By Melanie Burns on February 26, 2013 7:51 PM
Thank you all for your participation in today's group activity. It was a tough decision.
Congratulations to the first place team: M-BAG
You had a clearly identified target group, with a reasonable membership fee. In addition, your plan was well thought-out and we liked your multi-pronged strategy of combining dues, advertising, and government lobbying to provide benefits, research, and support.
The following students will receive two points on the attendance and reading quiz grade
In second place: SWMD
Your social enterprise model was innovative, though we hope you won't have to charge very high interest rates in order to keep your non-profit going.
The following students will receive one point each:
Cigler and Loomis, and to a lesser extent Strolovitch, made the claim that interest groups are a way of opening the political process to new voices. Cigler and Loomis conclude after covering the proliferation of interest groups, for instance with the growing size of the government more interest groups have arisen as well, that interest groups have increased representation. Strolovitch considers the various identities (and policies) promoted through interest groups, in particular how a groups form around a single axis of marginalization without really encompassing the intersectionality of identities. Bartels' work establishes a base where the assertion of Cigler and Loomis of the importance of interest groups in representing groups makes sense. Bartels' research finds that politicians tend to not consider the opinions of the constituents with the lowest income, and over represent those with the highest income. Considering the research of Domhoff we read earlier, it makes sense that the high income people who have established important relationships with people in power (and generally are people in power) would be more well represented. Finally Verba raises a question that is essential to this discussion, what should equal political participation/representation look like? Verba considers the right to participate, the capacity and opportunity to participate, and being heard as the different aspects of political participation.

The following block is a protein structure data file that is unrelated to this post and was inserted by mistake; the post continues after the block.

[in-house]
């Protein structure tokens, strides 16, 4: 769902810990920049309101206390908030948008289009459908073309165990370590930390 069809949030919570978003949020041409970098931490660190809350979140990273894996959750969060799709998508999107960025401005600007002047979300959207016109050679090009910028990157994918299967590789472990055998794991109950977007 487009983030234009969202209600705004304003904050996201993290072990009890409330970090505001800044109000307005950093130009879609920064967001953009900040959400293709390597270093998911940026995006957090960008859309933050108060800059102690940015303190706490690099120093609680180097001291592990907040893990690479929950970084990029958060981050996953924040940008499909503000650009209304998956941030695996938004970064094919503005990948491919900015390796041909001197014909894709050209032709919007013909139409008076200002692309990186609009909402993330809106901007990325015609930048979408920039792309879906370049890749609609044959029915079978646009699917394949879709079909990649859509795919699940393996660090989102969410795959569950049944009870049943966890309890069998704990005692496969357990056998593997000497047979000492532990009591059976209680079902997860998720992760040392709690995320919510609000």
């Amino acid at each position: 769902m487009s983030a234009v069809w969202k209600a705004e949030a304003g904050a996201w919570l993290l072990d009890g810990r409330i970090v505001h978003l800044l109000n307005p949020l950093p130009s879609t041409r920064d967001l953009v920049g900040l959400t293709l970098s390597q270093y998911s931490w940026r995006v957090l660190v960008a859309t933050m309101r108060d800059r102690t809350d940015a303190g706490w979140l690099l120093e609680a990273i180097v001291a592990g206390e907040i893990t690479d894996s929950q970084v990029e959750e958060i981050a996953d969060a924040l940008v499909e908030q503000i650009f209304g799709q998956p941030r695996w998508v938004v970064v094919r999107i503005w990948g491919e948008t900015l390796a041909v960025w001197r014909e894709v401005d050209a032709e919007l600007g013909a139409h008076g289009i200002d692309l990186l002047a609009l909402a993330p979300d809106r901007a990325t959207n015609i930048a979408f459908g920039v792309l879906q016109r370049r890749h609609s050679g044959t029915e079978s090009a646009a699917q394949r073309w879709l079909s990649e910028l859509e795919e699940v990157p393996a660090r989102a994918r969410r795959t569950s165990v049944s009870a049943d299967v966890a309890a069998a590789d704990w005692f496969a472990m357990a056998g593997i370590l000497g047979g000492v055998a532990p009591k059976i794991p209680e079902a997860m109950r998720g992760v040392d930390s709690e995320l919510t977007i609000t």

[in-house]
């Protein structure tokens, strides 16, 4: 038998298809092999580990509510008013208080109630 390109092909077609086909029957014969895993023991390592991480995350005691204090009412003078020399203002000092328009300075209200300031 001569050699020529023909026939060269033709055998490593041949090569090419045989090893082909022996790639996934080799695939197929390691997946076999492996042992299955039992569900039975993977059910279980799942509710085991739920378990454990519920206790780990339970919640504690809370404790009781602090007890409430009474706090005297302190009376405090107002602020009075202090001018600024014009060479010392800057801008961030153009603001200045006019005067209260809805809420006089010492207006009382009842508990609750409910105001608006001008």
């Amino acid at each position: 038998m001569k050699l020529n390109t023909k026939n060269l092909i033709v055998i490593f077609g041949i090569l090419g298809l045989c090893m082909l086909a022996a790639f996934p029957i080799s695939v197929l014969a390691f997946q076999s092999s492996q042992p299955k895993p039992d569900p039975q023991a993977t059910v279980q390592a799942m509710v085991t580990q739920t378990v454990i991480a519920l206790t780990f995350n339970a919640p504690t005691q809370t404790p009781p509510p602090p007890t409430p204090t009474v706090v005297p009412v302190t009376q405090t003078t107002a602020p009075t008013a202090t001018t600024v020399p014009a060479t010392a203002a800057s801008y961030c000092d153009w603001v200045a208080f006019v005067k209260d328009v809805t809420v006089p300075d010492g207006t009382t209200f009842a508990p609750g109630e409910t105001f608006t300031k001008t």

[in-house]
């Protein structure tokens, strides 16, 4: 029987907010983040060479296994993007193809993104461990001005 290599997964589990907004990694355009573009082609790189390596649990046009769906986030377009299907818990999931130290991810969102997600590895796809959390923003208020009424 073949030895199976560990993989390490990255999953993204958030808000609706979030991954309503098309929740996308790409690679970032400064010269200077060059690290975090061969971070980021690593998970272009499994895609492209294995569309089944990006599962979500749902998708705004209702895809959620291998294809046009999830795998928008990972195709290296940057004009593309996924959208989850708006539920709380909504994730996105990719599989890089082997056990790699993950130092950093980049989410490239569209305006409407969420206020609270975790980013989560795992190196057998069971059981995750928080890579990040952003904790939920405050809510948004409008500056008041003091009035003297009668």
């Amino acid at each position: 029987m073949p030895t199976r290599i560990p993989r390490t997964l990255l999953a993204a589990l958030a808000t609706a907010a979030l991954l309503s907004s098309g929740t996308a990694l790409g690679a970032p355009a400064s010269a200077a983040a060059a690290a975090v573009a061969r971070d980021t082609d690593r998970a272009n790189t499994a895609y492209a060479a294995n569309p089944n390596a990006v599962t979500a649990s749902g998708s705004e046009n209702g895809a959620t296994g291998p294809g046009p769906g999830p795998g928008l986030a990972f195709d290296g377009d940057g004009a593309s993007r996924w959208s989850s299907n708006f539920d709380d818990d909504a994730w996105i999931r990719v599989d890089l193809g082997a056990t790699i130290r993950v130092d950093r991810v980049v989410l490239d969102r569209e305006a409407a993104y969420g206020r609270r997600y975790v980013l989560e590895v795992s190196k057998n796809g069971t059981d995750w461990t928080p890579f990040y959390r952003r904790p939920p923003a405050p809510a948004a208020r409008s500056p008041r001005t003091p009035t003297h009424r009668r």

If low income or other disadvantaged groups are not well represented by their representatives, are powerful interest groups a good alternative as Cigler and Loomis seem to assert? What are the dangers (or advantages) of implementing representation outside of the traditional forms and structures of our 'representative' government? Cigler and Loomis also say that as political parties have decreased in power interest groups have increased in power. Is this true? Can we consider various party and political systems, like the ones outlined in Andolino and Blake, as a solution to reviving parties or institutionalizing interest groups as political parties? Is the catch all party system (Andolino and Blake) weakened because the various identities of all of us are not represented?
By Naadha on February 23, 2013 7:10 PM
Cigler and Loomis (1991) outline the origins of (interest) group formation and the scope and impact these groups have on public policy formulation. Additionally, they also demonstrate that there are a variety of factors that have resulted in the proliferation of interest groups, including reduced impact of party politics. Bartels (2008) analyses the relationship between political representation and socioeconomic status of constituents as well as access to other factors such as electoral turnout, political information and contact with public officials. More specifically, Bartels analysed the voting pattern of the Senate during the 1980s and early 1990s on specific legislation related to minimum wage, civil rights, government spending and abortion and concludes that senators were more responsive to wealthy constituents than to the constituents of other socioeconomic group. His assertion runs parallel to that of Dumhoff's (1998) claim that elite circles are closely intertwined and therefore have enabled more mechanisms for the upper social class' interest to be represented in political institutions.
Additionally, Strolovitch (2006), through an analysis of policy advocacy of key national organizations, demonstrates that organizations are less active with regard to issues that affect disadvantaged subgroups than they are when it comes issues that effect advantaged subgroups or majority groups. By exemplifying through advocacy surrounding violence against women, affirmative action, and welfare reform, she demonstrates that organizations inflate the impact of issues that affect advantaged subgroups as if they affect a majority and downplay the issues that affect disadvantaged groups as too narrow.